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I am running into a problem where I have a control system $S[t]$ that takes a control $C[t]$, so that $$S[t+1] = H(C[t,t-1,...], S[t,t-1,...])$$ the response of the system is the history of controls and responses.

I am looking for a way to control $C[t]$ to optimize the value of $S[t]$ at any point in time.

What is the literature on this problem called? Where do I start looking? Thanks.

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  • $\begingroup$ Your Question should be more accurate, I think that I can help you. $\endgroup$ Feb 10 '20 at 15:11
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This looks like it might be able to be written as a dynamic programming problem. Bellman's equation looks very similar to the way you have expressed your control problem.

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  • $\begingroup$ yes, RL is the only solution I can find, but I think the problem is simple enough that there may be some theoretical control theory for it $\endgroup$
    – thang
    Nov 8 '18 at 12:07
  • $\begingroup$ @thang the problem you have stated is not necessarily a reinforcement learning (RL) per se but by definition is a delayed control problem as I explain in my answer. $\endgroup$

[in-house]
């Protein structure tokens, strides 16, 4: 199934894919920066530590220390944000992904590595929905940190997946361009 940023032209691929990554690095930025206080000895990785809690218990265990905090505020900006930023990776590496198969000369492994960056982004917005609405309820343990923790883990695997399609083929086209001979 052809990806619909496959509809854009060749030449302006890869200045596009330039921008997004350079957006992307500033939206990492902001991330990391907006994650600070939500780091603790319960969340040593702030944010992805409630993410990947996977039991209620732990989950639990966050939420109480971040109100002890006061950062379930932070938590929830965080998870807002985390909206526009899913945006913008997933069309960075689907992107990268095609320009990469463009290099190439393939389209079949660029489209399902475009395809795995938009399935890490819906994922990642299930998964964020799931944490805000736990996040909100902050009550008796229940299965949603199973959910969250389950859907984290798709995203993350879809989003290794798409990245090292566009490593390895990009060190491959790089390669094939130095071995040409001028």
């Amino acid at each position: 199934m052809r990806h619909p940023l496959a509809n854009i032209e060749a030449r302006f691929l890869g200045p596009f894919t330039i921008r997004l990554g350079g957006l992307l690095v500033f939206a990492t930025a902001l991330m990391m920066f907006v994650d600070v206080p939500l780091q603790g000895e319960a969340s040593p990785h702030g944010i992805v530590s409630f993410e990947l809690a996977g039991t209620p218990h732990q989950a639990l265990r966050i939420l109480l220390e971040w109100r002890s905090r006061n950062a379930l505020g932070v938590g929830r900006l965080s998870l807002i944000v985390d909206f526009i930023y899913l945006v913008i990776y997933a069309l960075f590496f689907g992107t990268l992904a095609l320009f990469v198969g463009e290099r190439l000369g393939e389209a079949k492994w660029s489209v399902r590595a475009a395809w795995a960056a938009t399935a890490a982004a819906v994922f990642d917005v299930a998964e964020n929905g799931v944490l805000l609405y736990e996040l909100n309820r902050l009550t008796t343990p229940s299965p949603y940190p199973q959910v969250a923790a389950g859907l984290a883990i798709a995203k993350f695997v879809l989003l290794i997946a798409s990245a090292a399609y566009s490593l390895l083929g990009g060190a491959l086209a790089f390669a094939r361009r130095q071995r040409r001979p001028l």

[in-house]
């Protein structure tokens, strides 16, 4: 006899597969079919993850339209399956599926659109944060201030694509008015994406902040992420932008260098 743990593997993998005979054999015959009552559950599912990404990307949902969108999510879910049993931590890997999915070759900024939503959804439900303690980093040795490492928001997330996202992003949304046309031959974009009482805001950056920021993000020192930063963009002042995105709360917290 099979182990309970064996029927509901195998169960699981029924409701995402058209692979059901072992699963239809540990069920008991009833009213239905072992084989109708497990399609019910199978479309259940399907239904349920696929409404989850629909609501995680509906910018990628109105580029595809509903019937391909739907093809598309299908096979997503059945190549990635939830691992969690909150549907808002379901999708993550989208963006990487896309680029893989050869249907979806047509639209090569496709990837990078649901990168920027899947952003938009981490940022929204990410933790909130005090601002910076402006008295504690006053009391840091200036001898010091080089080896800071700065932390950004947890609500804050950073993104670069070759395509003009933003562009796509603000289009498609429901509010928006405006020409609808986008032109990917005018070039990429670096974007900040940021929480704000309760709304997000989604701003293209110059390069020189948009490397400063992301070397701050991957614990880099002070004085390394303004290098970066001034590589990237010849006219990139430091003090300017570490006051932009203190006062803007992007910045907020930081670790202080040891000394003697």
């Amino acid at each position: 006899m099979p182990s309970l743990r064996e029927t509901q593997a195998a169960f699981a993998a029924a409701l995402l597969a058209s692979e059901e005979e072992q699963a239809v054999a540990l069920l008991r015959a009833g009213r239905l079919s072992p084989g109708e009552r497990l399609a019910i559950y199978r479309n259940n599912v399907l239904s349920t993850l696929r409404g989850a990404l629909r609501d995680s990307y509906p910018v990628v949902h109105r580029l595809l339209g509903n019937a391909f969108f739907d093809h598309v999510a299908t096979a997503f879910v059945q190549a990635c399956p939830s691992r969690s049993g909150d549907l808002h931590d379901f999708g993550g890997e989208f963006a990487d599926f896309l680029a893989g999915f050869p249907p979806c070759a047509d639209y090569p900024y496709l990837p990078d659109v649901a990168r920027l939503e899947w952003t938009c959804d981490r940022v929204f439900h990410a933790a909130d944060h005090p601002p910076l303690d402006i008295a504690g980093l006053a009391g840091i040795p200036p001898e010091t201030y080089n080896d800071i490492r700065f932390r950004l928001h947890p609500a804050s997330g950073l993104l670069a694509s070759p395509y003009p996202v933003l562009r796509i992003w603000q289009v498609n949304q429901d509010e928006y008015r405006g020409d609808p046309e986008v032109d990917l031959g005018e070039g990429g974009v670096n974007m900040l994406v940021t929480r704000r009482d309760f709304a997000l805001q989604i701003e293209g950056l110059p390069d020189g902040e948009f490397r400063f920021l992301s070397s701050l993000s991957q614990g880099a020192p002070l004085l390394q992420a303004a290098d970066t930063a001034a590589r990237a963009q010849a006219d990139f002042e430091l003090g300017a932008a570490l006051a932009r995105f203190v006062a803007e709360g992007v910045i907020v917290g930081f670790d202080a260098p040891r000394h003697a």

– kbakshi314
    Apr 4 at 23:32
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The problem stated by the OP is non-standard since the dynamics are time-delayed. It is made further non-standard due to the fact that the state transition dynamics depend on prior states, thus making it a non-Markov system.

Such systems have been treated using classical control, nonlinear feedback control and reinforcement learning (RL) although almost all RL algorithms are designed for Markov processes which do not admit time-delays.

While the first reference linked in this answer treats a system closest to the one posed in the OP, a good suggestion is to start with an approximation of the high-fidelity transfer function in the z-domain and design the controller in the z-domain since delays can be modeled exactly (provided one uses a high sample rate) in that domain. In the z-domain design approach, you can start your design process neglecting delays and introduce them gradually in order to see how delay degrades the performance of the closed-loop system.

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